Saturday, June 28, 2014

Marriage -- Back To Its Roots

A while back I used a status update on my Facebook page to preview this post.

I am NOT a proponent of the popular (mis)interpretation of the First Amendment, resulting in the commonly referenced Separation of Church and State.  I believe the Supreme Court grossly erred on their interpretation, and I still hope they will one day correct their ignorance.

That said, I find it odd that the same folks to demand this errant separation are so amenable to it when it works in their favor.  Marriage is, by all accounts, an institution rooted in religion.  I'm aware of no historical accounts of marriage which pre-date the religious sacrament of marriage.

Of course, history has seen the concept of marriage--both sacred and secular--change over time.  Society, not religion, has evolved and expanded the role of marriage far beyond its roots and intentions.  The Law of Unintended Consequences as seen the use of marriage as a simple delineation create a political, societal, legal, and moral quagmire.

Even a cursory review of the tax code and the laws on federal, state, and local levels will find it replete with references to marriage.  These, no doubt, were created for good reasons, but they no longer serve the purpose(s) as intended.

As a singular example, let's look at the marital tax deduction.  In today's world this could easily be seen as a regressive tax.  The most common marital status of our lowest income bracket is NOT married.  The marital status of our highest income bracket IS married.  In a society were the norm has both married adults working, the marital deduction is not only illogical, but is a slap in the face to some of those who are in far greater need.

How about we look at medical decisions.  Is it really rational to believe that someone should have a right to make medical decisions for another simply because they are married to them?  Marriage does not ensure an innate knowledge, or even that one person likes another, much less ethical alignment.  It certainly doesn't indicate any level of medical knowledge.

Of course, this disconnect would be equally glaring in each aspect where the sacrament of marriage has been overlaid with secular definitions, rights, or obligations.

The laws that have been developed over time to provide for a norm have become as likely to be punitive as they are beneficial.  What was the norm, no longer is.  The desire for otherwise is irrelevant.

Perpetuation of this entanglement will only magnify and multiply the injustices and negative impact.  This can be seen in every sector -- financial, social, religious, legal, and on-and-on.

It is time for marriage to go back to what it was intended for--a promise between two people as to how they will live their lives together.

All the ensuing, though well-meaning, entanglements which have followed must be untangled and removed.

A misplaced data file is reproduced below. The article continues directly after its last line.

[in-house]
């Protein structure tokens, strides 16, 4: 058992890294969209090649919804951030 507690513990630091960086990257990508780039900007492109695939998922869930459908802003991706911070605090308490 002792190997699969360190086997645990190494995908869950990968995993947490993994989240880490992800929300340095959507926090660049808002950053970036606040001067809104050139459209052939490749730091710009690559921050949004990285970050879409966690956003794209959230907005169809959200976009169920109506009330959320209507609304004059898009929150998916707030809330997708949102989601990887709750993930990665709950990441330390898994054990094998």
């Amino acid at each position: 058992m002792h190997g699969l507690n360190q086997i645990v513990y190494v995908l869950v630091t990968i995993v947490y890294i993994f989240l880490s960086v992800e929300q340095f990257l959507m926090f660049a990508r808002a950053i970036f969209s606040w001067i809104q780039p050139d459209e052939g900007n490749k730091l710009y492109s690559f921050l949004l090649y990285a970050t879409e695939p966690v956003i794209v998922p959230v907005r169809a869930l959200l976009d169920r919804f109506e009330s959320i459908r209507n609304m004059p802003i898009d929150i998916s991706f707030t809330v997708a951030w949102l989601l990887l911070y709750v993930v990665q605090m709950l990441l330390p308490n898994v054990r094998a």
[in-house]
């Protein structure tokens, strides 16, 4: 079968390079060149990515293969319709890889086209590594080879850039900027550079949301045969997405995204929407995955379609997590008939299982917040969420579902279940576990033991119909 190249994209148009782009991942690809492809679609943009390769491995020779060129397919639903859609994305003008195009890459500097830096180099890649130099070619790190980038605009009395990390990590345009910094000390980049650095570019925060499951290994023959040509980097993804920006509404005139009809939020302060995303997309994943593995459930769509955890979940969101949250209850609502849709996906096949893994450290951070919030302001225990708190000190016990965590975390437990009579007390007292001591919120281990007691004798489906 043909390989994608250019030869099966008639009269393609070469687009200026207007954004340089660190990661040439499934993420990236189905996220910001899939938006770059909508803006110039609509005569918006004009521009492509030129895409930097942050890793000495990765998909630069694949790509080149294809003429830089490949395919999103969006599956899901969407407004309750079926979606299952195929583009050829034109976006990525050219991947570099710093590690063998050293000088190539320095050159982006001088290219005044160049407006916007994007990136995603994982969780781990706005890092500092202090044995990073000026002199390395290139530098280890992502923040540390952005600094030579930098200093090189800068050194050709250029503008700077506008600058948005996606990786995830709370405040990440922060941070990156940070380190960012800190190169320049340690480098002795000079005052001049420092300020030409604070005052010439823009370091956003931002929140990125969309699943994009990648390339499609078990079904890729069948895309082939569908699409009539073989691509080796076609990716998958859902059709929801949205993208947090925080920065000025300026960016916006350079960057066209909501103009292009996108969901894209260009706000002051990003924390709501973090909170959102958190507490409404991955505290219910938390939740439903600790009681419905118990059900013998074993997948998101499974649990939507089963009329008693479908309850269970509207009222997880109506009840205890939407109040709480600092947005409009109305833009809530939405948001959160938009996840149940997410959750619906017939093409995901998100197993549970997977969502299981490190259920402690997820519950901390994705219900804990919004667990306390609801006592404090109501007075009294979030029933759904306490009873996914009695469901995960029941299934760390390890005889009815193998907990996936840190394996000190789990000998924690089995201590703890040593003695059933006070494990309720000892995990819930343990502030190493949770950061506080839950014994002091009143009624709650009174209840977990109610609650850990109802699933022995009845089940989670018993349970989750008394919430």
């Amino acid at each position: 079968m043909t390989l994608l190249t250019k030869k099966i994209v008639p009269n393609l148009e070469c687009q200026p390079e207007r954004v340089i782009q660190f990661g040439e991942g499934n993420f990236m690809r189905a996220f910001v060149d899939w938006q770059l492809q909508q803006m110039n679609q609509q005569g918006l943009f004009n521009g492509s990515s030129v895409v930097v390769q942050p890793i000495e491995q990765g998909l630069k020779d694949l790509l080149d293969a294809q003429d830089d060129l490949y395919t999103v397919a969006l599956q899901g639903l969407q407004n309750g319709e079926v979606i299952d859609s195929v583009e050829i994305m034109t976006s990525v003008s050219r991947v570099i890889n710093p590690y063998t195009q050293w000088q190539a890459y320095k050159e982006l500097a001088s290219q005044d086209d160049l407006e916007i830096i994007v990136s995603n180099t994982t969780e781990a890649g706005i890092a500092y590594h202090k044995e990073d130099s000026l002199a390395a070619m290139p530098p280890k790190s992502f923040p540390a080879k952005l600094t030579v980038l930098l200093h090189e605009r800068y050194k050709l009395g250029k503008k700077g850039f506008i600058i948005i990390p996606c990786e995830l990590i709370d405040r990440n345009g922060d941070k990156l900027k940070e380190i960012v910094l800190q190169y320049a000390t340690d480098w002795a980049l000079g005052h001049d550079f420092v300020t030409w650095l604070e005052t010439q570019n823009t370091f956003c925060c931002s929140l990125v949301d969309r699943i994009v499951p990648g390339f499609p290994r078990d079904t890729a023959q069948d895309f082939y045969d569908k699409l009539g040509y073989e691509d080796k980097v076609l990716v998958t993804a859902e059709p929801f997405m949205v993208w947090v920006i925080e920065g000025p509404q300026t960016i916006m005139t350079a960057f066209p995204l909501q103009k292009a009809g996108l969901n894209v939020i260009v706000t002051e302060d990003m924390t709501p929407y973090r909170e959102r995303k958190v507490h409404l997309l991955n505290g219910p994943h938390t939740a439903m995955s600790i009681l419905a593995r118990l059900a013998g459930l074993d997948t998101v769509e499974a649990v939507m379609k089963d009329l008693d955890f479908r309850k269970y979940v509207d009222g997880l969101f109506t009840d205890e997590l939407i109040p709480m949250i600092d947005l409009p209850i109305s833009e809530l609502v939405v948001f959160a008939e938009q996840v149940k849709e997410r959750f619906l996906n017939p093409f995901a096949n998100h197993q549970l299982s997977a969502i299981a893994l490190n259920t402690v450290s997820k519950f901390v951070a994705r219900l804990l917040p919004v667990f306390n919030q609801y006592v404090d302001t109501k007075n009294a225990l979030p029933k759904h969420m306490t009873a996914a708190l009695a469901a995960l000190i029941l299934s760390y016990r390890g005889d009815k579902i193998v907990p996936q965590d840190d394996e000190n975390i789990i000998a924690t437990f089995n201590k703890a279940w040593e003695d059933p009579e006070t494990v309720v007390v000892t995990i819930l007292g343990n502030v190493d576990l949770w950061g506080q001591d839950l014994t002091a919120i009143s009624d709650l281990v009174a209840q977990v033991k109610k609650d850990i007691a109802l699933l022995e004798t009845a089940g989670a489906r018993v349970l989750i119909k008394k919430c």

If the government wants (for reasons I can't conceive) to incentivize people to live together exclusively, they can certainly do so without reference to, or dependence upon, the institution of marriage.

In essence you could have two separate and totally independent functions--marriage and a tax status around cohabitation.  Further, there are already existing laws around things like medical directive, asset distribution, etc.  But, in most cases, these are overridden by marriage.  That need not be and should not be the case.   A person should be free to choose the person whom they wish to make end-of-life decisions or financial decisions.  Better yet, you should be able to proactively decide for yourself how these matters are to be handled when you aren't able to decide; and to do so with the confidence that a spouse can't override your wishes when (s)he is, at best, emotionally weakened.  

Make no mistake, this would require very real, very significant changes is laws and tax code.  Sadly, I feel it would require little change in today's common view of marriage.

For me, marriage plays a vital role in society.  Not in-and-of itself, but as part of a deeper and broader covenant with God.  But, that does not need to be everyone's concept.  Without legal engagements, my opinion of marriage has no barring on you.  If you choose to believe marriage is little more than a nicety to make your mother happy, that's your choice.  Your belief does not degrade or diminish my covenant any more than the person who shared my belief but has chosen to break that promise.  

Without the legal and tax ramifications, each person can (as is right) have the ability to signify their desires without preconceived notions or undesired consequences.

To me marriage is a sacred proclamation between my wife and I, before and through God.   I do not need, nor do I desire the government's permission or incentives to live the life I have been called to live and that I have promised to live within my marriage vows.  

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